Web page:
Chickenpox in infants: the bane of many a baby’s (and mama’s) life. When your little one is covered with hundreds of itchy red bumps, fun is well and truly off the table.
The good news, however, is this super-infectious viral illness just isn’t as common as it used to be. In the US, chickenpox case numbers have plummeted since the launch of a vaccine in 1995.
And if your baby does get chickenpox, they’ll likely be all better in a few short days. But it’s still best to seek your pediatrician’s advice — for younger babies, chickenpox can sometimes be more serious.
In this article, we take a look at symptoms, treatments, and all your FAQs about infant chickenpox.
In this article: 📝
- What causes chickenpox in infants?
- Symptoms of chickenpox in infants
- Is it safe for a baby to get chickenpox?
- What is the treatment for chickenpox in babies?
- Chickenpox in infants: FAQs
What causes chickenpox in infants?
Chickenpox is passed on through a virus called varicella-zoster. So your baby could catch it if they have contact with another baby, kid, or adult with chickenpox. That might be through touching the person’s saliva, mucus, or blisters (the itchy red spots). The virus can also travel through the air via coughs or sneezes.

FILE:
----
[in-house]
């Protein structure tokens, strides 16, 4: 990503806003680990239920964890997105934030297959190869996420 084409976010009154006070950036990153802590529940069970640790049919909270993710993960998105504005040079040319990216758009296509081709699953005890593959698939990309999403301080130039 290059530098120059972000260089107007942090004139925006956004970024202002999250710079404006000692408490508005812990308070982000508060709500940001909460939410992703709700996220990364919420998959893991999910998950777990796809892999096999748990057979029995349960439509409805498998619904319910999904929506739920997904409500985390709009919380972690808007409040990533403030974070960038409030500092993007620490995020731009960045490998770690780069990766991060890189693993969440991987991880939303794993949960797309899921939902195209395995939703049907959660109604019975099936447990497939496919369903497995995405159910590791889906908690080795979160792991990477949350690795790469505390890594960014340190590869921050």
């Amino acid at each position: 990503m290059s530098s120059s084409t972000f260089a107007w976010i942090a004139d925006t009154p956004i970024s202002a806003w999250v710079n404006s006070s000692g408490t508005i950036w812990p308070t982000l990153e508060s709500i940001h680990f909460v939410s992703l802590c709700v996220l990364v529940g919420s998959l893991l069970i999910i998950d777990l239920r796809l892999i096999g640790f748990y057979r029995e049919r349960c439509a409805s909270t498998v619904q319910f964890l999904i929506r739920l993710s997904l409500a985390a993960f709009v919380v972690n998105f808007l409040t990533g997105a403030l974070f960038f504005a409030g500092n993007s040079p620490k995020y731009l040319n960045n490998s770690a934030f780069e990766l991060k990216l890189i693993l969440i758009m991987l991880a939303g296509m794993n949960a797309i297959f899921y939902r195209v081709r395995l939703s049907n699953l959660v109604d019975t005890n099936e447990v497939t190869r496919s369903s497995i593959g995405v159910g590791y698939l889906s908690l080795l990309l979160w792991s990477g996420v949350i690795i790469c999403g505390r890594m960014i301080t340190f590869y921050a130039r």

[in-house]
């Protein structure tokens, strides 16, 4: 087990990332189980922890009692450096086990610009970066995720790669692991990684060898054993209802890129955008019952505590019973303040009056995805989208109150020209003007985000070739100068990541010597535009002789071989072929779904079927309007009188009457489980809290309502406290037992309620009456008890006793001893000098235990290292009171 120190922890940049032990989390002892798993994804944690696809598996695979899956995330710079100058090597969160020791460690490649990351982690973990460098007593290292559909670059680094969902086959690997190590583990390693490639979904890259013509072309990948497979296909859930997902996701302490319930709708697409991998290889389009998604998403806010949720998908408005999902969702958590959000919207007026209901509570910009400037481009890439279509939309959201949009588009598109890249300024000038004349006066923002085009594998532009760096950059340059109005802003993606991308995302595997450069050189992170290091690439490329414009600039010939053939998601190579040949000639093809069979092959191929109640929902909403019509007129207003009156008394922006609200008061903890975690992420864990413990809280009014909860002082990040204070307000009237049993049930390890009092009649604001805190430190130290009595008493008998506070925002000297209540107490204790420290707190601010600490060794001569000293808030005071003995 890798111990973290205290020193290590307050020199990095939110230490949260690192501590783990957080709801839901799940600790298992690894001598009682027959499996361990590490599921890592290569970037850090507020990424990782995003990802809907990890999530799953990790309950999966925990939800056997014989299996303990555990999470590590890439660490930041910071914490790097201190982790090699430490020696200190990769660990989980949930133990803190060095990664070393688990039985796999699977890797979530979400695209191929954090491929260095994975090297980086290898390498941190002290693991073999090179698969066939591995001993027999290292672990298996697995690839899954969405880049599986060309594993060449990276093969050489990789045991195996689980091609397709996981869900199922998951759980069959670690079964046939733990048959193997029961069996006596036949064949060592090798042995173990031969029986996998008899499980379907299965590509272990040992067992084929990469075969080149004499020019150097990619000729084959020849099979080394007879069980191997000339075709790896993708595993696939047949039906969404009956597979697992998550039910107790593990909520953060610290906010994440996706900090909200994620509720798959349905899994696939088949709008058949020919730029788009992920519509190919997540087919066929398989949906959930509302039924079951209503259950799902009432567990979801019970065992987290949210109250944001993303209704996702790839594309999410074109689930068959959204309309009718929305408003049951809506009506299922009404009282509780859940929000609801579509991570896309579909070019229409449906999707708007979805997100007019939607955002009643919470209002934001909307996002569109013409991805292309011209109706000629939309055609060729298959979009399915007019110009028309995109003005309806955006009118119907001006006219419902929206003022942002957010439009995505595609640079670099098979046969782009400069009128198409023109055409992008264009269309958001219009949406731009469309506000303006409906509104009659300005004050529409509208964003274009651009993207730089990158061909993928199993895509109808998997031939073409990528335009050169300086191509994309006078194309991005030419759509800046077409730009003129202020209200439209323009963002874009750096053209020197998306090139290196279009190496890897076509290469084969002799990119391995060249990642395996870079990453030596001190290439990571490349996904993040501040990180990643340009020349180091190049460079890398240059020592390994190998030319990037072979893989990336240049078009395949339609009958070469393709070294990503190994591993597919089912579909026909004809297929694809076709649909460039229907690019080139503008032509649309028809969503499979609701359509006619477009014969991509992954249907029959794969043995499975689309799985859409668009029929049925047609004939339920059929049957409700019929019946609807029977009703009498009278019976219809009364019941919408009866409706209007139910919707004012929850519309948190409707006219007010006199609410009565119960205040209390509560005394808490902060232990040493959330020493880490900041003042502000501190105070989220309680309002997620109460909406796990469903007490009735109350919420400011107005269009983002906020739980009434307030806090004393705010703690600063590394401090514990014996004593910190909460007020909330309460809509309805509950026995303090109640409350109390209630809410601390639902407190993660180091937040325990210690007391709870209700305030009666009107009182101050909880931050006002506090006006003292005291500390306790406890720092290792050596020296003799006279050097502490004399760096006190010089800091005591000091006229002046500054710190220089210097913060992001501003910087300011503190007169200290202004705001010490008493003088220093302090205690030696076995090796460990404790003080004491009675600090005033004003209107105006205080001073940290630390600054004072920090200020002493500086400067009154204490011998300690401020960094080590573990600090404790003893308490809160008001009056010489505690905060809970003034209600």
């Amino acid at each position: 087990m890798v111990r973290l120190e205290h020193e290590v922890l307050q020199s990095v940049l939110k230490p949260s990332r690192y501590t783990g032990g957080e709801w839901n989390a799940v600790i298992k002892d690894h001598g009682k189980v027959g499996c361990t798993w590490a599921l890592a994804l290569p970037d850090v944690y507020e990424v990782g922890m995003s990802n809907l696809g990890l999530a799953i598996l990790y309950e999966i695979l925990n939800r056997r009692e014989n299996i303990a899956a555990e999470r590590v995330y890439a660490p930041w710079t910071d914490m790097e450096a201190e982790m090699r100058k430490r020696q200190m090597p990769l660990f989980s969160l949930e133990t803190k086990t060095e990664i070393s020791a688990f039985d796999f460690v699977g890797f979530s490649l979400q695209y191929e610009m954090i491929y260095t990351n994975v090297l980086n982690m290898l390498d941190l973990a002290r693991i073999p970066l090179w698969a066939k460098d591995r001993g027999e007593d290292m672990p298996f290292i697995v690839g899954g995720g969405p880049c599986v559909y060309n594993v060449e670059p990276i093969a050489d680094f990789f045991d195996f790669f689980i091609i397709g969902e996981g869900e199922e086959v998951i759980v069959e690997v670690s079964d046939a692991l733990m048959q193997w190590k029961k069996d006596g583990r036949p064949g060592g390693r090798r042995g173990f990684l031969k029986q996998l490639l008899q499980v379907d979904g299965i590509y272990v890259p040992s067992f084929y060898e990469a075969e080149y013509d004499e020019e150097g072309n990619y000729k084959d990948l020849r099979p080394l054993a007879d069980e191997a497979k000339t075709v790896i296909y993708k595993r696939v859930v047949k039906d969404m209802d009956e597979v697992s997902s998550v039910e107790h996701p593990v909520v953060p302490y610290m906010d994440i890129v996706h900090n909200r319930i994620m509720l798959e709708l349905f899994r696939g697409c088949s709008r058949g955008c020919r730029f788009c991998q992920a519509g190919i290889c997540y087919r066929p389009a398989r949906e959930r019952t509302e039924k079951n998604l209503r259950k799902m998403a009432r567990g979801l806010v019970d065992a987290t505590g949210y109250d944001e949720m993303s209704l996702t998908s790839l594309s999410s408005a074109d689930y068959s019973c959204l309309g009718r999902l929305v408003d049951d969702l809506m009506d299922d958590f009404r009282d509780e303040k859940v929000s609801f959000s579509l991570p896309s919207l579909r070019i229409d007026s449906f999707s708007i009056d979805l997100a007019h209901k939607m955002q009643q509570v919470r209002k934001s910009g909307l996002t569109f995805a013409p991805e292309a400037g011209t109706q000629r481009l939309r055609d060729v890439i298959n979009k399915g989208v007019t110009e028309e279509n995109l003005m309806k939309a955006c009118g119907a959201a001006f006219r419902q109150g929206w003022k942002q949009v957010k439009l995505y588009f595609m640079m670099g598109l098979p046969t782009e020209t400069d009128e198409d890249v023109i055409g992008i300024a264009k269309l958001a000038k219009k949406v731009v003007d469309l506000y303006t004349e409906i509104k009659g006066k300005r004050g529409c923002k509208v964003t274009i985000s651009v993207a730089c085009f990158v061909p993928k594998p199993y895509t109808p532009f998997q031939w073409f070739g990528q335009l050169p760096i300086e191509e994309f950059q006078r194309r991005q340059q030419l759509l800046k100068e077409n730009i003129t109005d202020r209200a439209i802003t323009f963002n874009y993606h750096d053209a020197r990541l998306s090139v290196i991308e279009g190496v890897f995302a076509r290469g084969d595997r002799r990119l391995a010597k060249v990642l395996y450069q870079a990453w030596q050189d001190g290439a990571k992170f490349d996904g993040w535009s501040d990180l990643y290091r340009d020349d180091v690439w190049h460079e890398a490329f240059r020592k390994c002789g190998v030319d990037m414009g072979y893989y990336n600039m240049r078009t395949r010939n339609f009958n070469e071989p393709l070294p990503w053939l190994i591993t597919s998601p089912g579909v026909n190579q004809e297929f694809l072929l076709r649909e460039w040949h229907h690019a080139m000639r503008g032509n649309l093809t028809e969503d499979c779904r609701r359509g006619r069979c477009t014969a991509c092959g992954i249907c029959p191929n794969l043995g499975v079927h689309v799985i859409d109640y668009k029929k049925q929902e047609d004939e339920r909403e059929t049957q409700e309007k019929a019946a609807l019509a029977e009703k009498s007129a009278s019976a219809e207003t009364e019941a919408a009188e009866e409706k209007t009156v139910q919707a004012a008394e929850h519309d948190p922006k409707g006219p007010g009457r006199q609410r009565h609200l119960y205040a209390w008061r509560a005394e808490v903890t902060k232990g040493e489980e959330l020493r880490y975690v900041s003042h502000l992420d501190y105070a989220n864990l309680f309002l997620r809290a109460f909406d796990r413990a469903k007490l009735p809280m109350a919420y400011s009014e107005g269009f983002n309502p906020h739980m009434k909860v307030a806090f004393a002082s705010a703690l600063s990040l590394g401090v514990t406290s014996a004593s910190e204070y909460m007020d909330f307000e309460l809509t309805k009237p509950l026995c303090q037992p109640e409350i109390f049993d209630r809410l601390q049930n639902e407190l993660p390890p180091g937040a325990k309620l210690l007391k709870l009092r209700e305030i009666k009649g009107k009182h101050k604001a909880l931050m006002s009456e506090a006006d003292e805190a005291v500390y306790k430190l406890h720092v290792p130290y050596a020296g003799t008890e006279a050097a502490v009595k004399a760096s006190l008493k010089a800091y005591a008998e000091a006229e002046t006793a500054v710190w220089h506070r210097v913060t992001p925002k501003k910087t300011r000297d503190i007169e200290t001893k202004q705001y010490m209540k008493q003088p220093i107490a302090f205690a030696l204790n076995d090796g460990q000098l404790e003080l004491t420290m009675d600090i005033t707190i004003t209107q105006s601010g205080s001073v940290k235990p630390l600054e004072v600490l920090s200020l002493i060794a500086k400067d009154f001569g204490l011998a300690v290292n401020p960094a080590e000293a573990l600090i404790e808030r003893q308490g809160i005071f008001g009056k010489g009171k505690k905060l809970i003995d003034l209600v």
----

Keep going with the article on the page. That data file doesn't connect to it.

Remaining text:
Babies can’t be vaccinated against chickenpox until they’re one year old. But the good news is, they’re still protected by “herd immunity”. In other words, if a lot of people around them have had the vaccine (or are immune, because they’ve already had the illness), they’re less likely to catch chickenpox.
If your baby is a newborn or has a weakened immune system (where their body can’t fight off illness so well), it’s important to keep them away from someone infected with chickenpox. That’s because the illness could affect them more severely.
Symptoms of chickenpox in infants
About one to two days before the distinctive rash appears, there are some early signs of chickenpox in infants that you might spot:
First signs of chickenpox
- A fever (a temperature of 100.4 degrees Fahrenheit or over)
- Fussing and crying more than usual
- Not feeding well
- Being tired or sleeping more than normal
The chickenpox rash will generally show up on your baby’s chest, scalp, and face first. Then it spreads to the rest of their body. You could see up to 500 itchy red bumps — but it might be a lot less if it’s just a mild case. Babies who already have a skin condition, like eczema, can get a more severe rash.